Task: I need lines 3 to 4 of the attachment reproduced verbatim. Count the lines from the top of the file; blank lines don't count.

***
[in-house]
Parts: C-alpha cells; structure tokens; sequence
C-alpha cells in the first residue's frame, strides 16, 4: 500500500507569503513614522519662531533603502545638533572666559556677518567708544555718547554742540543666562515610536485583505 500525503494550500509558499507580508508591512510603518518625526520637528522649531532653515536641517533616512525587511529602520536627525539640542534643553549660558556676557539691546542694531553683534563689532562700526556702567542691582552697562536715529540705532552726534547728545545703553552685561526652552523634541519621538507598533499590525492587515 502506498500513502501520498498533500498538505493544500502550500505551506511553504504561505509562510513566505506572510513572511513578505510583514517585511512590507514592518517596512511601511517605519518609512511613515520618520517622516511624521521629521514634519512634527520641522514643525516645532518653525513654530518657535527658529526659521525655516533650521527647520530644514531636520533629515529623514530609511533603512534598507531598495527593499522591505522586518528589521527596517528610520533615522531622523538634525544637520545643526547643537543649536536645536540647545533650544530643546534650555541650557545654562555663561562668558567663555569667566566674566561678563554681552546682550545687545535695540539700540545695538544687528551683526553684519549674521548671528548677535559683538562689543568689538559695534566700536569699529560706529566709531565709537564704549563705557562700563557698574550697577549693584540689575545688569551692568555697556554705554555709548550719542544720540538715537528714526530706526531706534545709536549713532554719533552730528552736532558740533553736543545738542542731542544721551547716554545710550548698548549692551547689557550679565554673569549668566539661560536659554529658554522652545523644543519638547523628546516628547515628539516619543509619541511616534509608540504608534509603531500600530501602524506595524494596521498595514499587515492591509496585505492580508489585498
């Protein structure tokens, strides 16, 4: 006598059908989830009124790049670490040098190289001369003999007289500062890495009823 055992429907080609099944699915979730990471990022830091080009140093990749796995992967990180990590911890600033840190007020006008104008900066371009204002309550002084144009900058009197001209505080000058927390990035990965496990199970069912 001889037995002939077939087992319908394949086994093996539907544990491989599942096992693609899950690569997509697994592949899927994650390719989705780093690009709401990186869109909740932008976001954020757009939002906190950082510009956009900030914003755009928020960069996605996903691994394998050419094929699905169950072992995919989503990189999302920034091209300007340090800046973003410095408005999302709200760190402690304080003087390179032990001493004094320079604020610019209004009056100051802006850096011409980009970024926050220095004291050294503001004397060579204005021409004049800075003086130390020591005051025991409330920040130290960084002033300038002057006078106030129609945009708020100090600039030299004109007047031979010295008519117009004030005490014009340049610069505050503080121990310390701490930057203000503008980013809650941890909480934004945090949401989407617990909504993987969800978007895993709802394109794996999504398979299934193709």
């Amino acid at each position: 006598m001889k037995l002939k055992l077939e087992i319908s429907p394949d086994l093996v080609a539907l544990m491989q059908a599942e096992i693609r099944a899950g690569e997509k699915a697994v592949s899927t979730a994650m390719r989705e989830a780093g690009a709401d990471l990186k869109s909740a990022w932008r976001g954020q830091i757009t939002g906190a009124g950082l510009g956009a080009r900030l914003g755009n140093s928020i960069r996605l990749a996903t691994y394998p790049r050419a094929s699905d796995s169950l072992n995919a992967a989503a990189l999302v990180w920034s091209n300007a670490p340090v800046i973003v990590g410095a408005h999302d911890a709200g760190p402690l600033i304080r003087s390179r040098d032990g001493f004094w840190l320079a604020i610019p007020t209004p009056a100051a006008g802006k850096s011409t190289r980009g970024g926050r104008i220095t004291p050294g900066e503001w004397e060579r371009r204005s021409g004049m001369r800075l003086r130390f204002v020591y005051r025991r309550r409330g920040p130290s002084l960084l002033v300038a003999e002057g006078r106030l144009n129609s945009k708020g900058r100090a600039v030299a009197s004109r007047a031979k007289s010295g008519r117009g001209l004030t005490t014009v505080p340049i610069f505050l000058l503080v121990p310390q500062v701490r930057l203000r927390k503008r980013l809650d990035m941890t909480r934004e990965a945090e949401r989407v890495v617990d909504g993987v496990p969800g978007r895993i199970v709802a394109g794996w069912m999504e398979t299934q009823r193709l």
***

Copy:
C-alpha cells in the first residue's frame, strides 16, 4: 500500500507569503513614522519662531533603502545638533572666559556677518567708544555718547554742540543666562515610536485583505 500525503494550500509558499507580508508591512510603518518625526520637528522649531532653515536641517533616512525587511529602520536627525539640542534643553549660558556676557539691546542694531553683534563689532562700526556702567542691582552697562536715529540705532552726534547728545545703553552685561526652552523634541519621538507598533499590525492587515 502506498500513502501520498498533500498538505493544500502550500505551506511553504504561505509562510513566505506572510513572511513578505510583514517585511512590507514592518517596512511601511517605519518609512511613515520618520517622516511624521521629521514634519512634527520641522514643525516645532518653525513654530518657535527658529526659521525655516533650521527647520530644514531636520533629515529623514530609511533603512534598507531598495527593499522591505522586518528589521527596517528610520533615522531622523538634525544637520545643526547643537543649536536645536540647545533650544530643546534650555541650557545654562555663561562668558567663555569667566566674566561678563554681552546682550545687545535695540539700540545695538544687528551683526553684519549674521548671528548677535559683538562689543568689538559695534566700536569699529560706529566709531565709537564704549563705557562700563557698574550697577549693584540689575545688569551692568555697556554705554555709548550719542544720540538715537528714526530706526531706534545709536549713532554719533552730528552736532558740533553736543545738542542731542544721551547716554545710550548698548549692551547689557550679565554673569549668566539661560536659554529658554522652545523644543519638547523628546516628547515628539516619543509619541511616534509608540504608534509603531500600530501602524506595524494596521498595514499587515492591509496585505492580508489585498
């Protein structure tokens, strides 16, 4: 006598059908989830009124790049670490040098190289001369003999007289500062890495009823 055992429907080609099944699915979730990471990022830091080009140093990749796995992967990180990590911890600033840190007020006008104008900066371009204002309550002084144009900058009197001209505080000058927390990035990965496990199970069912 001889037995002939077939087992319908394949086994093996539907544990491989599942096992693609899950690569997509697994592949899927994650390719989705780093690009709401990186869109909740932008976001954020757009939002906190950082510009956009900030914003755009928020960069996605996903691994394998050419094929699905169950072992995919989503990189999302920034091209300007340090800046973003410095408005999302709200760190402690304080003087390179032990001493004094320079604020610019209004009056100051802006850096011409980009970024926050220095004291050294503001004397060579204005021409004049800075003086130390020591005051025991409330920040130290960084002033300038002057006078106030129609945009708020100090600039030299004109007047031979010295008519117009004030005490014009340049610069505050503080121990310390701490930057203000503008980013809650941890909480934004945090949401989407617990909504993987969800978007895993709802394109794996999504398979299934193709």